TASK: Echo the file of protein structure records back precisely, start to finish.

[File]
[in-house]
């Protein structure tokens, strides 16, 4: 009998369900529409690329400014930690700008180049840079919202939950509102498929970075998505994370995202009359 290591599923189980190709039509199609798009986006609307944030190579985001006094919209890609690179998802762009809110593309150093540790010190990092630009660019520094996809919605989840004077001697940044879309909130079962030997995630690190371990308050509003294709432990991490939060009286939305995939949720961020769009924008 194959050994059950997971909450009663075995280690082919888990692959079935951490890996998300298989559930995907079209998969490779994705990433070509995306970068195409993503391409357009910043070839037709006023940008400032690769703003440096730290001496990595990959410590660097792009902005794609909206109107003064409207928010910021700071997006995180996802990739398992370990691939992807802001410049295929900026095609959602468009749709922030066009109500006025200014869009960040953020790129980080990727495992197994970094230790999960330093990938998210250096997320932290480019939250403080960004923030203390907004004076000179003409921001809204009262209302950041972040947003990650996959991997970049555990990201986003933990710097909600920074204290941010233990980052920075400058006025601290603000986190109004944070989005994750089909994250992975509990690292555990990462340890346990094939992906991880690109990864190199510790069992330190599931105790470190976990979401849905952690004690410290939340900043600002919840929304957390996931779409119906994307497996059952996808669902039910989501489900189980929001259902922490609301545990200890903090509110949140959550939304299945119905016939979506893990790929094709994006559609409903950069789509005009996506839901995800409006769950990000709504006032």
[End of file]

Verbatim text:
[in-house]
């Protein structure tokens, strides 16, 4: 009998369900529409690329400014930690700008180049840079919202939950509102498929970075998505994370995202009359 290591599923189980190709039509199609798009986006609307944030190579985001006094919209890609690179998802762009809110593309150093540790010190990092630009660019520094996809919605989840004077001697940044879309909130079962030997995630690190371990308050509003294709432990991490939060009286939305995939949720961020769009924008 194959050994059950997971909450009663075995280690082919888990692959079935951490890996998300298989559930995907079209998969490779994705990433070509995306970068195409993503391409357009910043070839037709006023940008400032690769703003440096730290001496990595990959410590660097792009902005794609909206109107003064409207928010910021700071997006995180996802990739398992370990691939992807802001410049295929900026095609959602468009749709922030066009109500006025200014869009960040953020790129980080990727495992197994970094230790999960330093990938998210250096997320932290480019939250403080960004923030203390907004004076000179003409921001809204009262209302950041972040947003990650996959991997970049555990990201986003933990710097909600920074204290941010233990980052920075400058006025601290603000986190109004944070989005994750089909994250992975509990690292555990990462340890346990094939992906991880690109990864190199510790069992330190599931105790470190976990979401849905952690004690410290939340900043600002919840929304957390996931779409119906994307497996059952996808669902039910989501489900189980929001259902922490609301545990200890903090509110949140959550939304299945119905016939979506893990790929094709994006559609409903950069789509005009996506839901995800409006769950990000709504006032």